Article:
Failing to win in 1997 jacked up the pressure on Joe Torre in 1998
TAMPA – The primary reason why Joe Torre stayed in the employ of George Steinbrenner for 12 years was because all he did was win. That’s how you kept your job during the Steinbrenner reign of terror and Torre’s 12 teams went to the postseason every year, played a combined 406 games over .500 for a winning percentage of .605, captured 10 AL East division titles, six American League pennants, and won four World Series championships. The secondary reason? Torre had an uncanny ability to not let Steinbrenner’s relentless and bombastic modus operandi get him down. No matter how much pressure the Boss put on him, Torre simply listened, nodded his head, thanked him for his input, and then continued to just keep doing what he’d been doing. So, when Steinbrenner said the day after the Yankees were eliminated from the 1997 playoffs by the Indians, “We’ll win it next year. Mark that down,” Torre casually turned around that perceived pressure point and essentially lobbed the ball back into Steinbrenner’s court. “When the Boss says that, it means he’s going to get you the players,” Torre told reporters. “Any manager would live with those rules. I have no problems with not having to be asked my opinion on things, as long as I’m confident they’re going to do whatever they can to put the best club they can on the field and in the clubhouse.” Of course, that’s exactly what Steinbrenner did. Out were Wade Boggs, Cecil Fielder, Dwight Gooden, Charlie Hayes, Brian Boehringer, Pat Kelly and Kenny Rogers, and in their places came third baseman Scott Brosius, second baseman Chuck Knoblauch, designated hitter Chili Davis, and pitchers Orlando Hernandez and Darren Holmes. Also, outfielders Darryl Strawberry and Tim Raines were re-signed as free agents. Even though general manager Bob Watson created a stir by resigning just before the start of spring training and turning the duties over to his assistant, Brian Cashman, the Yankees headed to Tampa as the clear-cut favorite in the division. The 98-win Orioles still figured to be dangerous, the Blue Jays would be improved with Cy Young Award winner Roger Clemens back to anchor their rotation, and the Red Sox were expected to rebound from a miserable 78-84 record in 1997 with Pedro Martinez coming to Boston. But none of those teams could match the depth and skill the Yankees had up and down their 25-man roster, prompting Torre to say just prior to Opening Day that his lineup would be, “The best I’ve ever written down on paper.” “Going into spring training, I feel like we could win the World Series,” said Paul O’Neill. “I’ve felt that way the past three years. The only way to get rid of that bad taste is to start another season. I think everybody expected us to beat Cleveland. There’s always a lot of confidence in the Yankees. Sometimes you expect things to happen and they don’t. I was as disappointed as I have been during my 11 years in the majors. I was very disappointed we didn’t continue to play.” Joe Girardi felt the same way, that the Yankees lost to an inferior Cleveland team, and it only fueled him – and he hoped it did the rest of his teammates – to make amends in 1998. “I think we were good enough to win the World Series last year,” Girardi said. “We just didn’t play well enough in the postseason. I sat down at my computer and wrote how I felt after we lost. From a personal standpoint, I felt we were cheated. I felt that everyone could have done a little more for us to get to the next level. I think it made me train harder during the offseason.” As the spring progressed, there was nothing to dissuade anyone from believing 1998 had the chance to be a special season. “Last year, we had a terribly distracting spring, even though you deal with it the best you can,” Torre said. “We’re a more balanced ballclub now. We may not have as deep starting pitching, but if we can keep our five guys out there, we’re better than most people. I am having more fun this year than last year, and it has something to do with the team, too. I really like what I see right now.” As did Steinbrenner. “We’ve got a good team this year,” Steinbrenner said. “Better than last year.” How much better? “He’s definitely put the pressure on,” Torre said of the Boss. “He asked if there was an American League manager that’s ever gone undefeated in a season. That puts a lot of emphasis on Opening Day.”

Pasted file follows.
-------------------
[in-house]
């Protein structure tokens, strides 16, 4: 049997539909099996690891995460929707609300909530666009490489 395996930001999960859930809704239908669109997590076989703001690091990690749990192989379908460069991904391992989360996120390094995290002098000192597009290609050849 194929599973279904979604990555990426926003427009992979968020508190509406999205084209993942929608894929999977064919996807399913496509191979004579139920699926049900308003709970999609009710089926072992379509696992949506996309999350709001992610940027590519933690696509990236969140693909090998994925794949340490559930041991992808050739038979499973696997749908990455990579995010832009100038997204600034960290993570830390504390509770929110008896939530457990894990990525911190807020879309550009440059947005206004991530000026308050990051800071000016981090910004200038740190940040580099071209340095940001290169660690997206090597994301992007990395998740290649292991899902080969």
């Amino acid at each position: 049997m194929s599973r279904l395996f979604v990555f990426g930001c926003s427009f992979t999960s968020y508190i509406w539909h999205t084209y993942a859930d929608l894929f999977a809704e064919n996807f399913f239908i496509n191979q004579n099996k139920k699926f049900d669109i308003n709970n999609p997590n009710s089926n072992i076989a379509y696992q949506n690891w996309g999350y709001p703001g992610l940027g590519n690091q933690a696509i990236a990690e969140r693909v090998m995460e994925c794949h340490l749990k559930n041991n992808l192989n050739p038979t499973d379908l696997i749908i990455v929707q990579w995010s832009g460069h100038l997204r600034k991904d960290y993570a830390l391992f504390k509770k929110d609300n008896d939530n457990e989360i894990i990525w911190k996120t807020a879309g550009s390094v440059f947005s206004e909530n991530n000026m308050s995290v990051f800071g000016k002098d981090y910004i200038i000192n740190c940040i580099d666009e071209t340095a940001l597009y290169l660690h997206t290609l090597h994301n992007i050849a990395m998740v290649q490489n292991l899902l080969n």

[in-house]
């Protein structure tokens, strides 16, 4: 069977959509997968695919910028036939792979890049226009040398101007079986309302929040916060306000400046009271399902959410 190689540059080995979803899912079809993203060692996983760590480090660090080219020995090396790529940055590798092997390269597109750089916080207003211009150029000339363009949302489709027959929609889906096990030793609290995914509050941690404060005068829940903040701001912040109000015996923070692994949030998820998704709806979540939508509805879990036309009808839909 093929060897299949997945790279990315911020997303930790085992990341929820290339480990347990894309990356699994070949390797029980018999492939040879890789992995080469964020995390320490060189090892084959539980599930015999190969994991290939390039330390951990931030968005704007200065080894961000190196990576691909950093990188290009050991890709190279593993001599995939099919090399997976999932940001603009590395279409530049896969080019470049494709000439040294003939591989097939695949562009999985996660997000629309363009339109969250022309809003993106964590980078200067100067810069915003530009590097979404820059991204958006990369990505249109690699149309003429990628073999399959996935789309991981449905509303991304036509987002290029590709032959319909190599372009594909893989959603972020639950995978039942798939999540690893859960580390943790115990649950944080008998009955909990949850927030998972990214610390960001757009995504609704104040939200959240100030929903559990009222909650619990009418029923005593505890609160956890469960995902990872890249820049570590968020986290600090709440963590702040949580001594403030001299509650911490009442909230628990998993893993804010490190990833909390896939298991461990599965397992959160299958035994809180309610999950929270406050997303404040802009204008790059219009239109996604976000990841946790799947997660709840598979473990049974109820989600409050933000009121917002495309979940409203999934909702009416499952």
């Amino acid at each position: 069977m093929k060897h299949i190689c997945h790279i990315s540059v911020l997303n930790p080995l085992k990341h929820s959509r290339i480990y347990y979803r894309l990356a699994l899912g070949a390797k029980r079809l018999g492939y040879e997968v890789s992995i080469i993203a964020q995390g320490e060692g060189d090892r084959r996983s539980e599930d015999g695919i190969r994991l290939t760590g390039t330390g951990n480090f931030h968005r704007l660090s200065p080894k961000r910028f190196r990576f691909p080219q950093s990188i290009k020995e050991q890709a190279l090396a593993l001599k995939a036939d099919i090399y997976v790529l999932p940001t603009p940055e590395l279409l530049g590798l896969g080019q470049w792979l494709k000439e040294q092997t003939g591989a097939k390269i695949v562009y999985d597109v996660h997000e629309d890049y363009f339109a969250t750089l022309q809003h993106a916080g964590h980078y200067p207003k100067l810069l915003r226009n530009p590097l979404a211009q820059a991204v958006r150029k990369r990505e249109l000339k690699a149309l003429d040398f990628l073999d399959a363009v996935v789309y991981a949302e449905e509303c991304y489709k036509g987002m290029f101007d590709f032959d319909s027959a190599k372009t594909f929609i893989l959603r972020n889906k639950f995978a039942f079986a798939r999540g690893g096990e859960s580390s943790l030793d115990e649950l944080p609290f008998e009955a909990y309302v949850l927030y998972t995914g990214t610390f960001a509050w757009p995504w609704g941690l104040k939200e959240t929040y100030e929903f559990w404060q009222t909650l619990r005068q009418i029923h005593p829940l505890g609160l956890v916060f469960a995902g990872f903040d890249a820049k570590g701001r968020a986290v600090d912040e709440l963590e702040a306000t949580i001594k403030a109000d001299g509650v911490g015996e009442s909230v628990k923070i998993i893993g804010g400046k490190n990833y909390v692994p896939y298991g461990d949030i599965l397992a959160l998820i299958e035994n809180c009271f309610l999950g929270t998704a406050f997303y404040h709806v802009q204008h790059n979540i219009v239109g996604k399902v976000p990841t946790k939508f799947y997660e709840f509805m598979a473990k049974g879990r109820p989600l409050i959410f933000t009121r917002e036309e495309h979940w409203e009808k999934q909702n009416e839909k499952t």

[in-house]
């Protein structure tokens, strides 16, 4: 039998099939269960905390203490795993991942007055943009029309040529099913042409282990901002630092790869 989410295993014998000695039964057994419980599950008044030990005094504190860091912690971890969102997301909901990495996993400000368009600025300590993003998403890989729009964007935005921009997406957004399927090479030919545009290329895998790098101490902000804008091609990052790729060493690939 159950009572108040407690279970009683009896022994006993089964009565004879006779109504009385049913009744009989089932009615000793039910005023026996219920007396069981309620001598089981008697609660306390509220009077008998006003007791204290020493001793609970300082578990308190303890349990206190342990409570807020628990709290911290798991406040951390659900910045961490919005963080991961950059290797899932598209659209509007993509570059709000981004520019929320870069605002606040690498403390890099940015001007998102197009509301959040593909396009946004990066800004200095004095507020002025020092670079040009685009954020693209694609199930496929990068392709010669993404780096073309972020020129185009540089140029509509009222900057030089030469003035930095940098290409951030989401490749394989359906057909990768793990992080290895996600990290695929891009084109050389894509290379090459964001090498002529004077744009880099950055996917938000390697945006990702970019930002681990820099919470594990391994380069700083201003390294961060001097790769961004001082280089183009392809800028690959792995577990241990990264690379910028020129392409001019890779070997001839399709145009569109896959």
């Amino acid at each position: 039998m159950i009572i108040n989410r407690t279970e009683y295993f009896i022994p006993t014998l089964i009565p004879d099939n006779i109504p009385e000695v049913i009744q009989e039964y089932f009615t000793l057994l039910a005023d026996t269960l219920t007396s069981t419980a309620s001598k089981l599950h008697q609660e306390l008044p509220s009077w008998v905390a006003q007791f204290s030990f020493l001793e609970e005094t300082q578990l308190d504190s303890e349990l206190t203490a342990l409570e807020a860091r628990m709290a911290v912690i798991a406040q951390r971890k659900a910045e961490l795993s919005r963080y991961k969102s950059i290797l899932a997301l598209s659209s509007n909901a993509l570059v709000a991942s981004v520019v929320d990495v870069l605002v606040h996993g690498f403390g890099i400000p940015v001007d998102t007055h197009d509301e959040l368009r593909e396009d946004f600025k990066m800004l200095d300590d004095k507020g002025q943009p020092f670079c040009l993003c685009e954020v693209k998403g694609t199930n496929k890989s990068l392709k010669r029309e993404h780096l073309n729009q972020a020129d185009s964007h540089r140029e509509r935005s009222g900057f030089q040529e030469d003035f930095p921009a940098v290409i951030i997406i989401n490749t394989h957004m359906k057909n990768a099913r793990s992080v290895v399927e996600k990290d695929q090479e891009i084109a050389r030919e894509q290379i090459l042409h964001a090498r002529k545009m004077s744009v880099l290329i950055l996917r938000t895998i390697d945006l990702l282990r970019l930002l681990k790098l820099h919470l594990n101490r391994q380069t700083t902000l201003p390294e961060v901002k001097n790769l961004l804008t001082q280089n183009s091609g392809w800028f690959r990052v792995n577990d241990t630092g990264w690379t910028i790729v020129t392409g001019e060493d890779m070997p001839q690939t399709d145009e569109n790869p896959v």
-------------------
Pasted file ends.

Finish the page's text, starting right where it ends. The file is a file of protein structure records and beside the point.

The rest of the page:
NEXT POST on June 30: The Yankees stumble to an 0-3 start.